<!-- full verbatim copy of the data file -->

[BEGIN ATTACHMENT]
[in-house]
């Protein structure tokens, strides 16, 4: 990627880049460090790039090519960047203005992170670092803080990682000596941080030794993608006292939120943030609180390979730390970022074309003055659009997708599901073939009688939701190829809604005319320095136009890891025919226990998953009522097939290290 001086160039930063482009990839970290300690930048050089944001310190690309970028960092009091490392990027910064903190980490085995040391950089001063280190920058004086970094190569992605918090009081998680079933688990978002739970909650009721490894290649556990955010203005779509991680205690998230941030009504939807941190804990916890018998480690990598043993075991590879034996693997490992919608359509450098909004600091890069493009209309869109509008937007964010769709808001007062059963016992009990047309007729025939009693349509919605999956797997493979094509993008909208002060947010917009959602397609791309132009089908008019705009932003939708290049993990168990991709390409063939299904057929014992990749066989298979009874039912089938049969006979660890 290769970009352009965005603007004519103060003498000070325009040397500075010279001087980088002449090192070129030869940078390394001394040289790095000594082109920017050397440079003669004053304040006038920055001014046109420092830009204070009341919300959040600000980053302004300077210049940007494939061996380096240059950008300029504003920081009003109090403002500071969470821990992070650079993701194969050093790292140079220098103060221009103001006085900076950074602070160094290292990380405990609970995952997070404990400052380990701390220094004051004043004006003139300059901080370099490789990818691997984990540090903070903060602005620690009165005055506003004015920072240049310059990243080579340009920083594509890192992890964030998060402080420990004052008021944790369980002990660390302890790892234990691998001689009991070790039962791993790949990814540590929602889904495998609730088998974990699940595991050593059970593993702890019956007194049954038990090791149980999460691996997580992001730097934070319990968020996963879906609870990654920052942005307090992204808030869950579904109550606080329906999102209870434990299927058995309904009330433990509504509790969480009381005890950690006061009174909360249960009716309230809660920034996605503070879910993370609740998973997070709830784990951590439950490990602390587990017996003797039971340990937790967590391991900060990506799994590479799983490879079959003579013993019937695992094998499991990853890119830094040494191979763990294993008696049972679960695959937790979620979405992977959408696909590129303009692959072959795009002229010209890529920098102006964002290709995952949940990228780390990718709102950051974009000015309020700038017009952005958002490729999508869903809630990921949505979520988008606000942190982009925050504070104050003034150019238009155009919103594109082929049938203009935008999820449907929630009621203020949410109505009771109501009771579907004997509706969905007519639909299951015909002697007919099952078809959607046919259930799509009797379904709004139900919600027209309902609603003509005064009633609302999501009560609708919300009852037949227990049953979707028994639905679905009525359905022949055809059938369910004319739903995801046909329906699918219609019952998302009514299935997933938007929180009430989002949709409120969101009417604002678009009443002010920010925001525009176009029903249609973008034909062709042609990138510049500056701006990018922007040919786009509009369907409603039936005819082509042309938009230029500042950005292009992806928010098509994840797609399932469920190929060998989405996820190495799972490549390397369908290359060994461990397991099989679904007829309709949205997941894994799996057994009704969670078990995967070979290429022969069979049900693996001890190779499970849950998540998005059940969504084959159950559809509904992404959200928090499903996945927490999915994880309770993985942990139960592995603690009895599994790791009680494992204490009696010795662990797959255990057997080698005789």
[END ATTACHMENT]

[in-house]
């Protein structure tokens, strides 16, 4: 990627880049460090790039090519960047203005992170670092803080990682000596941080030794993608006292939120943030609180390979730390970022074309003055659009997708599901073939009688939701190829809604005319320095136009890891025919226990998953009522097939290290 001086160039930063482009990839970290300690930048050089944001310190690309970028960092009091490392990027910064903190980490085995040391950089001063280190920058004086970094190569992605918090009081998680079933688990978002739970909650009721490894290649556990955010203005779509991680205690998230941030009504939807941190804990916890018998480690990598043993075991590879034996693997490992919608359509450098909004600091890069493009209309869109509008937007964010769709808001007062059963016992009990047309007729025939009693349509919605999956797997493979094509993008909208002060947010917009959602397609791309132009089908008019705009932003939708290049993990168990991709390409063939299904057929014992990749066989298979009874039912089938049969006979660890 290769970009352009965005603007004519103060003498000070325009040397500075010279001087980088002449090192070129030869940078390394001394040289790095000594082109920017050397440079003669004053304040006038920055001014046109420092830009204070009341919300959040600000980053302004300077210049940007494939061996380096240059950008300029504003920081009003109090403002500071969470821990992070650079993701194969050093790292140079220098103060221009103001006085900076950074602070160094290292990380405990609970995952997070404990400052380990701390220094004051004043004006003139300059901080370099490789990818691997984990540090903070903060602005620690009165005055506003004015920072240049310059990243080579340009920083594509890192992890964030998060402080420990004052008021944790369980002990660390302890790892234990691998001689009991070790039962791993790949990814540590929602889904495998609730088998974990699940595991050593059970593993702890019956007194049954038990090791149980999460691996997580992001730097934070319990968020996963879906609870990654920052942005307090992204808030869950579904109550606080329906999102209870434990299927058995309904009330433990509504509790969480009381005890950690006061009174909360249960009716309230809660920034996605503070879910993370609740998973997070709830784990951590439950490990602390587990017996003797039971340990937790967590391991900060990506799994590479799983490879079959003579013993019937695992094998499991990853890119830094040494191979763990294993008696049972679960695959937790979620979405992977959408696909590129303009692959072959795009002229010209890529920098102006964002290709995952949940990228780390990718709102950051974009000015309020700038017009952005958002490729999508869903809630990921949505979520988008606000942190982009925050504070104050003034150019238009155009919103594109082929049938203009935008999820449907929630009621203020949410109505009771109501009771579907004997509706969905007519639909299951015909002697007919099952078809959607046919259930799509009797379904709004139900919600027209309902609603003509005064009633609302999501009560609708919300009852037949227990049953979707028994639905679905009525359905022949055809059938369910004319739903995801046909329906699918219609019952998302009514299935997933938007929180009430989002949709409120969101009417604002678009009443002010920010925001525009176009029903249609973008034909062709042609990138510049500056701006990018922007040919786009509009369907409603039936005819082509042309938009230029500042950005292009992806928010098509994840797609399932469920190929060998989405996820190495799972490549390397369908290359060994461990397991099989679904007829309709949205997941894994799996057994009704969670078990995967070979290429022969069979049900693996001890190779499970849950998540998005059940969504084959159950559809509904992404959200928090499903996945927490999915994880309770993985942990139960592995603690009895599994790791009680494992204490009696010795662990797959255990057997080698005789």